Similar to species diversity, many of the potential abiotic and biotic drivers of diversity patterns can themselves be explored at multiple scales. Some drivers can be partitioned to their diversity components in a similar manner to the partitioning of species diversity. For example, habitat diversity may be explored over the entire landscape, at the patch scale or as the turnover of habitats between patches (Giladi et al. 2011; Hortal et al. 2009; Tews et al. 2004; Weibull et al. 2003; Wulf and Kolk 2014). Other drivers cannot be partitioned, but can be quantified at different scales. For example, connectivity can be explored as a property of an entire landscape (Urban and Keitt 2001), as the position and spatial context of specific patches within the landscape (Giladi et al. 2011; Zulka et al. 2014), or as the variance of patch-level connectivity. Likewise, area per-se effects can be explored as the entire cover of natural habitat in the landscape (Hanski et al. 2013), as the area of a single patch (i.e., species-area relationship, Rosenzweig 1995) or as properties of the distribution of area among patches (e.g., area scale, Triantis et al. 2012). Since both species diversities and potential driver diversities are scale-dependent it is important to explore which scale components of diversity are explained by different scale components of the drivers.

Here we focus on a new and simple hypothesis—the scale-matching hypothesis—which states that species alpha, beta and gamma diversities should be mainly affected by their drivers’ corresponding scale-components. For example, if both species diversity and habitat diversity can be partitioned into their scale components, scale matching would imply that species alpha diversity is better explained by habitat alpha diversity than by habitat beta or habitat gamma diversity.

The rationale underlying the scale-matching hypothesis is based on strong theoretical considerations. Niche theory posits that each species can survive within a limited niche space, which differs from niche spaces that support other species. Locations with higher alpha diversity of habitats are likely to provide a wider niche space, thus increasing the number of species that can co-exist. Landscapes exhibiting high turnover of habitats between patches are expected to support different communities in each patch, resulting in high species beta diversity. Similar niche-based argument also stand for scale-matching between trophic levels (e.g., predators and prey diversities, herbivores and plants, pollinators and plants). However, scale-matching between trophic levels may also arise under neutral dynamics if the number of species in each trophic level is restricted by the total number of individuals of the trophic level (Hubbell 2001). For example, when the total abundance of both predators and prey is higher in certain locations due to similar response to higher overall productivity gradient, scale matching between the two trophic levels may arise without any niche-based processes.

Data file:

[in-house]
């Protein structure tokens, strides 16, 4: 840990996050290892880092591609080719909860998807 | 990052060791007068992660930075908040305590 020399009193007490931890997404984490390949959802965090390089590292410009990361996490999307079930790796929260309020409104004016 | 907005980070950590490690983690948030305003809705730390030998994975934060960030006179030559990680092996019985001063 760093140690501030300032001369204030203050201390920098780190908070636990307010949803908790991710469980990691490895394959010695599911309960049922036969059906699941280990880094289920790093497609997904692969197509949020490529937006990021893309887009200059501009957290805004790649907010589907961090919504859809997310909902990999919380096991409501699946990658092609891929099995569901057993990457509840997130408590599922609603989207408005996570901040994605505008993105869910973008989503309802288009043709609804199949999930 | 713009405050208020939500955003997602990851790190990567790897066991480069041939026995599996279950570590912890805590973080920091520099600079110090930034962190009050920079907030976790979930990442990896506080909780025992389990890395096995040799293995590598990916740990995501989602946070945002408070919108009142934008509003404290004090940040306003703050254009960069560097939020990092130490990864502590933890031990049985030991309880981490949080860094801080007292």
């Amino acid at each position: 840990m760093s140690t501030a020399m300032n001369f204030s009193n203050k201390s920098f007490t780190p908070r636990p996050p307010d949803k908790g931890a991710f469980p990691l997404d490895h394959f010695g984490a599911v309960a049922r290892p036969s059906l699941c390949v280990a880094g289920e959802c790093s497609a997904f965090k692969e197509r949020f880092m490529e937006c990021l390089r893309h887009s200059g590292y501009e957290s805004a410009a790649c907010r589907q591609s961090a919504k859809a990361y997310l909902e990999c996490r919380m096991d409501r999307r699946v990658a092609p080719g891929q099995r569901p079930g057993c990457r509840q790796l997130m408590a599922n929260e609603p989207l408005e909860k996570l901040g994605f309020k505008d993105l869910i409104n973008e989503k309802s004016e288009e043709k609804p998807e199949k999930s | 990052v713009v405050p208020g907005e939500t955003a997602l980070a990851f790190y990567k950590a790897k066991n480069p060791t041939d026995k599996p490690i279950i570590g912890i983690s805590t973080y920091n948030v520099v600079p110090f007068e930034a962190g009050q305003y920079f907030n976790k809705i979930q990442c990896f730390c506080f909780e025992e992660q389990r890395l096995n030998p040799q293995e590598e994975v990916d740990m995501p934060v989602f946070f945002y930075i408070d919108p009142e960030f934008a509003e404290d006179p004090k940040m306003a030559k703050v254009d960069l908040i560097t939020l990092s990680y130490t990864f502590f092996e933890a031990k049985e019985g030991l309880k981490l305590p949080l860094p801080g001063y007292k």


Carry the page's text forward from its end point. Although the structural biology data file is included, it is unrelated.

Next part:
Despite the simplicity of the scale-matching hypothesis, we are not aware of any publication that explored it in full. One potential reason for the scarcity of studies is that its statistical evaluation should ideally be based on sampling of species diversity and drivers components at different scales and across multiple landscapes (Zhang et al. 2014). Studies that sampled multiple landscapes within a single study usually focused on one (Jamoneau et al. 2012; Papanikolaou et al. 2017) or two (Ekroos et al. 2010; Simmering et al. 2006) of the scale components (i.e., either alpha, beta or gamma, or a combination of two of them). When all three scale components have been measured, a limited set of drivers have been considered (Hendrickx et al. 2009; Poggio et al. 2010). Furthermore, none of the manuscripts we found partitioned the diversity of habitats, prey, or other resources to their scale-specific components. Finally, most the above studies relied on species richness, ignoring any variation between species in abundances, biomass or cover. For example, Papanikolaou et al. (2017) explored wild bees and plant diversity in 24 agricultural landscapes, and sampled 79-314 plots per landscape. For species richness, they pooled the data from all the plots in each landscape (i.e., gamma diversity), and found a strong correlation between plant and bee richness. However, they have not explored if the mean per-plot richness of bees and plants match across landscapes (alpha scale) or if within-landscape turnover of bees and plants correlate to one another. In addition, they have not explored cross-scale effects, e.g., is the mean per-plot richness of bees affected by the total gamma diversity of plants?